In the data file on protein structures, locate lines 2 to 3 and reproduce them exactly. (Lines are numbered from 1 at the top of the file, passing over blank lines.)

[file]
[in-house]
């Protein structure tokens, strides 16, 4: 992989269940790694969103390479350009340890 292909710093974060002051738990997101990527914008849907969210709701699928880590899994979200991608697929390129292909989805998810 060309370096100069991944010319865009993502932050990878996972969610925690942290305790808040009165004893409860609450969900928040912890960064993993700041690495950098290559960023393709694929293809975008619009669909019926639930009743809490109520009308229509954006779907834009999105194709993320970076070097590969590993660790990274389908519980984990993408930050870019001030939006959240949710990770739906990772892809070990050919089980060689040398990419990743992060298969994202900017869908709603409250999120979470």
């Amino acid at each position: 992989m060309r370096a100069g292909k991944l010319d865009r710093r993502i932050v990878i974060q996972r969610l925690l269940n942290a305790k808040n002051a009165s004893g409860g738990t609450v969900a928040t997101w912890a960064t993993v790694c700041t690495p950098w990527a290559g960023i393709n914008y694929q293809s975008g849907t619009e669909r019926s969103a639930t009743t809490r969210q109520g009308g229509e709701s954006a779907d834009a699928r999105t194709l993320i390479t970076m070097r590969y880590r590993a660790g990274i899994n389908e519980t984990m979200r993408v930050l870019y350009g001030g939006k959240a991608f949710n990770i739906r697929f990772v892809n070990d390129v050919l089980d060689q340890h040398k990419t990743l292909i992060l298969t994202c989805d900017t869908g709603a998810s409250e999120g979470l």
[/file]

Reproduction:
């Protein structure tokens, strides 16, 4: 992989269940790694969103390479350009340890 292909710093974060002051738990997101990527914008849907969210709701699928880590899994979200991608697929390129292909989805998810 060309370096100069991944010319865009993502932050990878996972969610925690942290305790808040009165004893409860609450969900928040912890960064993993700041690495950098290559960023393709694929293809975008619009669909019926639930009743809490109520009308229509954006779907834009999105194709993320970076070097590969590993660790990274389908519980984990993408930050870019001030939006959240949710990770739906990772892809070990050919089980060689040398990419990743992060298969994202900017869908709603409250999120979470």
């Amino acid at each position: 992989m060309r370096a100069g292909k991944l010319d865009r710093r993502i932050v990878i974060q996972r969610l925690l269940n942290a305790k808040n002051a009165s004893g409860g738990t609450v969900a928040t997101w912890a960064t993993v790694c700041t690495p950098w990527a290559g960023i393709n914008y694929q293809s975008g849907t619009e669909r019926s969103a639930t009743t809490r969210q109520g009308g229509e709701s954006a779907d834009a699928r999105t194709l993320i390479t970076m070097r590969y880590r590993a660790g990274i899994n389908e519980t984990m979200r993408v930050l870019y350009g001030g939006k959240a991608f949710n990770i739906r697929f990772v892809n070990d390129v050919l089980d060689q340890h040398k990419t990743l292909i992060l298969t994202c989805d900017t869908g709603a998810s409250e999120g979470l």